Original Research ARTICLE
Simultaneous Force Regression and Movement Classification of Fingers via Surface EMG within a Unified Bayesian Framework
- 1Department of Automatic Control and Systems Engineering, University of Sheffield, Sheffield, United Kingdom
- 2Dynamics Research Group, Department of Mechanical Engineering, University of Sheffield, Sheffield, United Kingdom
- 3Insigneo Institute for in silico Medicine, University of Sheffield, Sheffield, United Kingdom
This contribution presents a novel methodology for myolectric-based control using surface electromyographic (sEMG) signals recorded during finger movements. A multivariate Bayesian mixture of experts (MoE) model is introduced which provides a powerful method for modeling force regression at the fingertips, while also performing finger movement classification as a by-product of the modeling algorithm. Bayesian inference of the model allows uncertainties to be naturally incorporated into the model structure. This method is tested using data from the publicly released NinaPro database which consists of sEMG recordings for 6 degree-of-freedom force activations for 40 intact subjects. The results demonstrate that the MoE model achieves similar performance compared to the benchmark set by the authors of NinaPro for finger force regression. Additionally, inherent to the Bayesian framework is the inclusion of uncertainty in the model parameters, naturally providing confidence bounds on the force regression predictions. Furthermore, the integrated clustering step allows a detailed investigation into classification of the finger movements, without incurring any extra computational effort. Subsequently, a systematic approach to assessing the importance of the number of electrodes needed for accurate control is performed via sensitivity analysis techniques. A slight degradation in regression performance is observed for a reduced number of electrodes, while classification performance is unaffected.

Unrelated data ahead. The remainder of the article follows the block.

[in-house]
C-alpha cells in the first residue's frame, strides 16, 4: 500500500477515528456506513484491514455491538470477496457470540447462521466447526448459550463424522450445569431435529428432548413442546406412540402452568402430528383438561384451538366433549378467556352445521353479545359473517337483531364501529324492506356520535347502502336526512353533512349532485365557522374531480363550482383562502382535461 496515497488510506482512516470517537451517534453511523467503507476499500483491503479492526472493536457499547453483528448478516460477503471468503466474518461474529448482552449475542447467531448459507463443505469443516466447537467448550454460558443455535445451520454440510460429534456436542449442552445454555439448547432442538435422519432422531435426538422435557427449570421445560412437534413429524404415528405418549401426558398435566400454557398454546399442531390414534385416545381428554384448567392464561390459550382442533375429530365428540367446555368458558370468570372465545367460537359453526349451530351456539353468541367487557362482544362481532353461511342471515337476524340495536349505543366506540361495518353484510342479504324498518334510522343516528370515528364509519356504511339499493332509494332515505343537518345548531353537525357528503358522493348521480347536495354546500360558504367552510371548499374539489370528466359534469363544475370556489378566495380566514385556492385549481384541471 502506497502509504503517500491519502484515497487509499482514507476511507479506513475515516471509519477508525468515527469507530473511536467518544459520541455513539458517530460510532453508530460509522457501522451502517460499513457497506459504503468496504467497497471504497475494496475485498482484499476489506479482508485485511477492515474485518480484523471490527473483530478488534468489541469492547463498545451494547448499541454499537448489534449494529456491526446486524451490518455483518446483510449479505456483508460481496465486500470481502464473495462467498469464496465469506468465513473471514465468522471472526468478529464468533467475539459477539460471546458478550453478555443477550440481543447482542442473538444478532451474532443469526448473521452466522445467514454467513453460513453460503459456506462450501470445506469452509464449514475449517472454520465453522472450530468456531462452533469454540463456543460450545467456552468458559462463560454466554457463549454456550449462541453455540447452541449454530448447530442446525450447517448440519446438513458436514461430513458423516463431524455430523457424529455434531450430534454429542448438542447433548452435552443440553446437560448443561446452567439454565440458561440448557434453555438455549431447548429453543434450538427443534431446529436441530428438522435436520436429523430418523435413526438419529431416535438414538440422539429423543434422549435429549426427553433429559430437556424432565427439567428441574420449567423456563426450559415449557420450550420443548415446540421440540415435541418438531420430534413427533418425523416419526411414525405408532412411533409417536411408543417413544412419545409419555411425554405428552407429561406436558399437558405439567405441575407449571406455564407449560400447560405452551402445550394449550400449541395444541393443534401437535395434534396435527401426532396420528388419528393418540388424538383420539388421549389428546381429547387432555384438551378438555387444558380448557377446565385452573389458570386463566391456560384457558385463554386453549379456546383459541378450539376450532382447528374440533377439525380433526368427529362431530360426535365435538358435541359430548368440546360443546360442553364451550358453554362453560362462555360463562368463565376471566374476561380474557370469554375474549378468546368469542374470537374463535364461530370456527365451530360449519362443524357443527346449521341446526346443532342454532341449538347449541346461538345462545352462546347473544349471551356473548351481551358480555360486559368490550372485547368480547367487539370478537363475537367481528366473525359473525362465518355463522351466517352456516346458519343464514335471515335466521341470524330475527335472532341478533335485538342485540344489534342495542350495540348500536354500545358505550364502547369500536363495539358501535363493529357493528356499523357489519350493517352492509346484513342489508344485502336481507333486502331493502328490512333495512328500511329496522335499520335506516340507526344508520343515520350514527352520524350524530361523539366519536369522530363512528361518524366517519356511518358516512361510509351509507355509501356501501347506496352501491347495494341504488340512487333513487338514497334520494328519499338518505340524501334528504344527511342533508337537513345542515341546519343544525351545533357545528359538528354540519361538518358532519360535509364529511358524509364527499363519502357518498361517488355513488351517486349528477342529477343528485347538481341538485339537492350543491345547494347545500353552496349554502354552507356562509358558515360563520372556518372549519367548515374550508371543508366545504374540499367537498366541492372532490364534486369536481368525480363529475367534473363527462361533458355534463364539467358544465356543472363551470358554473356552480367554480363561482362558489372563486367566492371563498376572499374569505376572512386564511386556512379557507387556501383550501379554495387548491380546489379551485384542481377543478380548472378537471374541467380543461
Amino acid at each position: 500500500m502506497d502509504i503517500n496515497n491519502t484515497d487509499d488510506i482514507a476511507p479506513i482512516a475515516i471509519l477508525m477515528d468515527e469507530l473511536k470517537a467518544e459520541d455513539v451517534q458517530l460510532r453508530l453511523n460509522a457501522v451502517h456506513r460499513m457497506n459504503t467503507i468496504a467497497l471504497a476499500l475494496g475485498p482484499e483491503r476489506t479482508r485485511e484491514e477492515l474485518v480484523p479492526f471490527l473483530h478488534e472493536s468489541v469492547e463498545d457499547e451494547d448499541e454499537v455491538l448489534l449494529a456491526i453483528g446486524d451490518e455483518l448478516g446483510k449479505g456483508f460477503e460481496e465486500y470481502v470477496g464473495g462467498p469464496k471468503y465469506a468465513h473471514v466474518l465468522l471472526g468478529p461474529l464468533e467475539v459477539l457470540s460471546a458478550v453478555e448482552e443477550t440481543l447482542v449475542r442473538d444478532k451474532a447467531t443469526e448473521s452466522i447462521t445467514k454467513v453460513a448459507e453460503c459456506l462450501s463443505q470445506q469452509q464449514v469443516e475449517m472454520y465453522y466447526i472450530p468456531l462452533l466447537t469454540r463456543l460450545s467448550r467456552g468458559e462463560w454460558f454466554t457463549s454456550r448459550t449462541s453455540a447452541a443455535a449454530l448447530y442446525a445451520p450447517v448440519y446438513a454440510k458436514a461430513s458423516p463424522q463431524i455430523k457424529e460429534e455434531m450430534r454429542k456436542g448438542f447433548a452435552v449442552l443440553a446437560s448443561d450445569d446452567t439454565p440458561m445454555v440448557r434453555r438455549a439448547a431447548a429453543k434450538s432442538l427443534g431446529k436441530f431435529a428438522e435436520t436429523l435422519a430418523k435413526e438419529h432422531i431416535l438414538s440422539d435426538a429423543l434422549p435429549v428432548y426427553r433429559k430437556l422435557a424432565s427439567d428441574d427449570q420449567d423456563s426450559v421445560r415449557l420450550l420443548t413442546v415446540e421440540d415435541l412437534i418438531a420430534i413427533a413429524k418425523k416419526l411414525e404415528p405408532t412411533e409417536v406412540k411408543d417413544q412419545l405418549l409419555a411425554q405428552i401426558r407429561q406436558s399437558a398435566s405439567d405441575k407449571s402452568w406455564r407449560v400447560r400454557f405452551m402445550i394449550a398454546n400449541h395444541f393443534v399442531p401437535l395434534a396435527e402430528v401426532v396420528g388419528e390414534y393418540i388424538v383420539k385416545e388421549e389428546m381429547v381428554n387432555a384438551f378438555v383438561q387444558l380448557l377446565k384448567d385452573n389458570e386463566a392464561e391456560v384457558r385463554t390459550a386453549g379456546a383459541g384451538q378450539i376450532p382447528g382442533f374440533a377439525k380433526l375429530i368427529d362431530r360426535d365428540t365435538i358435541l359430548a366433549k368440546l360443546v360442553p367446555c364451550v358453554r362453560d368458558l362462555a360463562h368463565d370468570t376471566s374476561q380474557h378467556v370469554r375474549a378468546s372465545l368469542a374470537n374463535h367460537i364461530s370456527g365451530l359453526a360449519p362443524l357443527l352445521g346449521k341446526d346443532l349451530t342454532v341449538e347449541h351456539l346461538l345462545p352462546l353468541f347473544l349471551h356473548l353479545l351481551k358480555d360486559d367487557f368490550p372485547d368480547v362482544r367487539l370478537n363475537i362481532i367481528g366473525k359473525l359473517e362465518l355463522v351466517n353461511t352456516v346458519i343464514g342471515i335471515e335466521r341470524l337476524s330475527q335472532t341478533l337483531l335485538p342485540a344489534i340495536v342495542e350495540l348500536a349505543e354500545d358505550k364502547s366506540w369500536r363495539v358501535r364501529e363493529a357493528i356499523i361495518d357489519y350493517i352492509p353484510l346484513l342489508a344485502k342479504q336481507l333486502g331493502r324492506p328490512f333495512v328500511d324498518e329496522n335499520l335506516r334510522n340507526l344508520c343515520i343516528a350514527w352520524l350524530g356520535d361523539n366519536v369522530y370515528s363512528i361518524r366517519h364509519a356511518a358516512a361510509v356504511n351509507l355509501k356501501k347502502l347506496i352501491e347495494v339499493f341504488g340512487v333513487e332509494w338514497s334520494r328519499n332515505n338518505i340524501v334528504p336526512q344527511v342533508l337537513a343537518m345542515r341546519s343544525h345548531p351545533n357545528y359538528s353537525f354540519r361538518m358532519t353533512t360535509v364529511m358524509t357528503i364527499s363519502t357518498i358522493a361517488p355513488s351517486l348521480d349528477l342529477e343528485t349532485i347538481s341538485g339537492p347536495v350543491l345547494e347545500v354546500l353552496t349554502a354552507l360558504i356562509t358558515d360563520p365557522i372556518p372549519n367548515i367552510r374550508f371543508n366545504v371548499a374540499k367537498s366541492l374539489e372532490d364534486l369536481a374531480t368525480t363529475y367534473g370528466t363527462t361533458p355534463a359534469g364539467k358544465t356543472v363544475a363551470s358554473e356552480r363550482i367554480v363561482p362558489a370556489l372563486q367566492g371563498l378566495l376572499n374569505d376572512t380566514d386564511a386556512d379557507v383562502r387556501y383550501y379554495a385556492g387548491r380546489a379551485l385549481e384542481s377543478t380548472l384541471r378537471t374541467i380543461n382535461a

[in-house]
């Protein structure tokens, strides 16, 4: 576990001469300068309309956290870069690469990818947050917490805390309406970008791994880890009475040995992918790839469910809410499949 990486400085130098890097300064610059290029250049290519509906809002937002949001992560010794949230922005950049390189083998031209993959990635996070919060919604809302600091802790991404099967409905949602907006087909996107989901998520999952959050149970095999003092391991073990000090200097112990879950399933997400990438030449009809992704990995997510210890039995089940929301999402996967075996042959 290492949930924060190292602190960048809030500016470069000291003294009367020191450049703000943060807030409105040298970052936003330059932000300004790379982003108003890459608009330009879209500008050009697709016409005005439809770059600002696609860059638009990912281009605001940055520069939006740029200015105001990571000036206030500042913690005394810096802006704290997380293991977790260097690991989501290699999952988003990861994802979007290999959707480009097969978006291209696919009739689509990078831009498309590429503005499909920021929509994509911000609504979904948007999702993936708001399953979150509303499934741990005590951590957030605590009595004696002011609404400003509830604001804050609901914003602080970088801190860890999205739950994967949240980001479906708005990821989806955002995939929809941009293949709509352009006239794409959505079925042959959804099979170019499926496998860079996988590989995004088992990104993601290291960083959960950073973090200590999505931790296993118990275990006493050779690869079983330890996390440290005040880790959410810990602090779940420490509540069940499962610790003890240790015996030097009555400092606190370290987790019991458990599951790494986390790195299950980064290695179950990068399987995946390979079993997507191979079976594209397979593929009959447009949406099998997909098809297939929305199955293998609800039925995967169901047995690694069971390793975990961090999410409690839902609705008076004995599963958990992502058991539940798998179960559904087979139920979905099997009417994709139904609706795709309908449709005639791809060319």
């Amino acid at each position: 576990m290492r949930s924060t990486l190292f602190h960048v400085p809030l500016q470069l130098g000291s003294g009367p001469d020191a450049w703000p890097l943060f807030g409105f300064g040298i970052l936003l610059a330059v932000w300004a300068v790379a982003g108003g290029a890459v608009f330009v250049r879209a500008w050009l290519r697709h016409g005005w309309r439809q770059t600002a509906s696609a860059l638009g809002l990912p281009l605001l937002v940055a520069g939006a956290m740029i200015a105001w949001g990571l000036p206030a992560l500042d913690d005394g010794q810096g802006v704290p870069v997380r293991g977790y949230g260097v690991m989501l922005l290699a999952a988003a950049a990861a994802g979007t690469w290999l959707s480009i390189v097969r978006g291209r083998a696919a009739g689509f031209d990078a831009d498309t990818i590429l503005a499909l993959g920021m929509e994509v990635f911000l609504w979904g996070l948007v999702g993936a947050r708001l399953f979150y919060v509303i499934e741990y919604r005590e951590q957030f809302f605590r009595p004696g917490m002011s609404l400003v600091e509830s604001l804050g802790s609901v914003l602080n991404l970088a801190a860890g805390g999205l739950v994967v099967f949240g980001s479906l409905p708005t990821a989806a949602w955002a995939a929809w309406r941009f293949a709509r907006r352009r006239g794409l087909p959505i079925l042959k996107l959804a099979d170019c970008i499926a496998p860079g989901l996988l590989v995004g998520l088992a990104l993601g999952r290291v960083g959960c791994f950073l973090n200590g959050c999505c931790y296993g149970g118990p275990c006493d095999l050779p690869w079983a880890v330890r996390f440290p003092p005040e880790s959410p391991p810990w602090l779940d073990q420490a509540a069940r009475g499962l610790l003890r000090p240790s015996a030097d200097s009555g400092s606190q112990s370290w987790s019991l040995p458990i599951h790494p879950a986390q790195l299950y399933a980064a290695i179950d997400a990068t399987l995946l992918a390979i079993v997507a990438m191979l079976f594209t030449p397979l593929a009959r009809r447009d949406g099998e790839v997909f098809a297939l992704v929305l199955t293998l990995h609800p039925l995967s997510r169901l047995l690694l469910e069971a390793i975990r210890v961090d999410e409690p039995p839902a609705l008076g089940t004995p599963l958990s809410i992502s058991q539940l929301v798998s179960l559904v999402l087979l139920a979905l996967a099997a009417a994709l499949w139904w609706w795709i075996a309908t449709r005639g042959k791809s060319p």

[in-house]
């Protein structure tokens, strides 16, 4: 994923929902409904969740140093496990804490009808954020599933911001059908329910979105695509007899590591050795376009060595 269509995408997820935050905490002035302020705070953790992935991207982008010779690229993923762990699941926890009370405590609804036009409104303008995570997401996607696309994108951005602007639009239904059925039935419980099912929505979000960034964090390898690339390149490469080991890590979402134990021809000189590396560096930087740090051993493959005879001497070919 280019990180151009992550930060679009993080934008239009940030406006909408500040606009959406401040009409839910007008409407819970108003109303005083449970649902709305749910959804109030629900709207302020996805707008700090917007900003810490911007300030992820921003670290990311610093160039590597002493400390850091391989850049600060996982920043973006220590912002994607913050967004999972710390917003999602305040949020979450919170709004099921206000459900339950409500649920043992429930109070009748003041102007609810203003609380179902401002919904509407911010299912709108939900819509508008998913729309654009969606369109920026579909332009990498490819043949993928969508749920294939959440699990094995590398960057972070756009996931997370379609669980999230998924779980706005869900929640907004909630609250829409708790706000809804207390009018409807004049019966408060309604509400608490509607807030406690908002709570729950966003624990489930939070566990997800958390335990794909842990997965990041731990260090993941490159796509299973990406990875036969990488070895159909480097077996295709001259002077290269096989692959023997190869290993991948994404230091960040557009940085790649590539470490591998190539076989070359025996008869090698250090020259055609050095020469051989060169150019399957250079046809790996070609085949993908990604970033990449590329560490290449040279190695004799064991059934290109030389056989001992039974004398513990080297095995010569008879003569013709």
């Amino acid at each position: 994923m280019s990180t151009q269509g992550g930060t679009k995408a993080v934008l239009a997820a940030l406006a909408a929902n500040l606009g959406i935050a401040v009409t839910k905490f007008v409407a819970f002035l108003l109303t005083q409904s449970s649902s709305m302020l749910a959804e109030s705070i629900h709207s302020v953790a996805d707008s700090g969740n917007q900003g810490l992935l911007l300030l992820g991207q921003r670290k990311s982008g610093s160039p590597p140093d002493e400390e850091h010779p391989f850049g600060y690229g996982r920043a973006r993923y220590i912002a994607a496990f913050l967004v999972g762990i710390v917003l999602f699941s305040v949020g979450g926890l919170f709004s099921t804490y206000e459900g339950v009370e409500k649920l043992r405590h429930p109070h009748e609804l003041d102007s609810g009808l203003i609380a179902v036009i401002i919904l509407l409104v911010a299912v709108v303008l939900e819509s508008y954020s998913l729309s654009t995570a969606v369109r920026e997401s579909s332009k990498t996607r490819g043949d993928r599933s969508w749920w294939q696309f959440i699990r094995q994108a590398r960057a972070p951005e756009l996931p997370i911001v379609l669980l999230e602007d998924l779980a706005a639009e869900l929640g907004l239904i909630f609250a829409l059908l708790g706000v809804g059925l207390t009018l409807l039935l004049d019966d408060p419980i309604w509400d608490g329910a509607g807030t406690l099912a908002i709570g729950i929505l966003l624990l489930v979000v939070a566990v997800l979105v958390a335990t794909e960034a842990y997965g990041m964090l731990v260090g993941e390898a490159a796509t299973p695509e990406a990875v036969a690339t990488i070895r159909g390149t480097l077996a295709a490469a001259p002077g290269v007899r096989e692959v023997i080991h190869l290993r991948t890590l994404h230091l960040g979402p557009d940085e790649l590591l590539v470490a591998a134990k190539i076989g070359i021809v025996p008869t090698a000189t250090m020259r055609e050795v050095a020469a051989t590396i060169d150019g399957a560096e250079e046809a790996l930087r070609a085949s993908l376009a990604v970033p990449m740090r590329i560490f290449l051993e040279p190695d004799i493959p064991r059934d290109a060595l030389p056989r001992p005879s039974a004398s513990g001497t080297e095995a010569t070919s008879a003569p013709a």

Estimation of user intention from surface electromyographic (sEMG) signals is a key challenge in the design of active prosthetics, and this method of control has been a thriving area of research for a few decades (Saridis and Gootee, 1982). The harnessing of sEMG signals allows the user to actively control the device, while providing a relatively simple, non-invasive and low cost human-machine-interface. Highly dexterous active arm prosthetics will enable amputees to perform tasks which are not possible with the current state-of-the-art. However, achieving refined control of upper limb prosthetics is particularly challenging due to the very high number of degrees-of-freedom (DoF) present in the extremities of the arm.
In order to achieve highly dexterous control of prosthetic arms, control schemes are used that combine classification of movement-type with regression for proportional force control (Castellini and van der Smagt, 2009). Classification of hand/wrist movements (including grasping) has been tackled successfully (Ferguson and Dunlop, 2002; Farrell and Weir, 2008; Atzori et al., 2012). Performing finger movement classification is a more difficult task: first, sEMG signals are smaller in amplitude for finger movements, and second, muscles responsible for finger activations lie deep beneath the skin surface and so the signals recorded at the skin are subject to nonlinear transformations by forearm tissues (Al-Timemy et al., 2013). Several authors have tackled single and multiple finger movement classification using a variety of combinations of sEMG feature extractions (FE) and classifiers, with varying degrees of success (Jiang et al., 2005; Castellini and van der Smagt, 2009; Naik et al., 2009; Tenore et al., 2009; Kanitz et al., 2011; Al-Timemy et al., 2013; Kumar et al., 2013; Li et al., 2015; Naik and Nguyen, 2015; Jarrassé et al., 2017) (refer to Table 1 for a comprehensive list).
Table 1. A table of related work found in the literature for both finger movement classification and force regression.
Recently, regression between the user’s intent, via sEMG signals, and the force applied at the fingertips has been performed (Castellini and van der Smagt, 2009; Castellini and Kõiva, 2012; Gijsberts et al., 2014; Li et al., 2015) (refer to Table 1 for references). Regression for proportional force control is a natural and accurate form of control since sEMG signals are related to the force a muscle is applying (Luca, 1997). The whole control scheme, consisting of a classifier coupled with a regressor, is hence capable of predicting the movement being performed along with how much force the subject is exerting.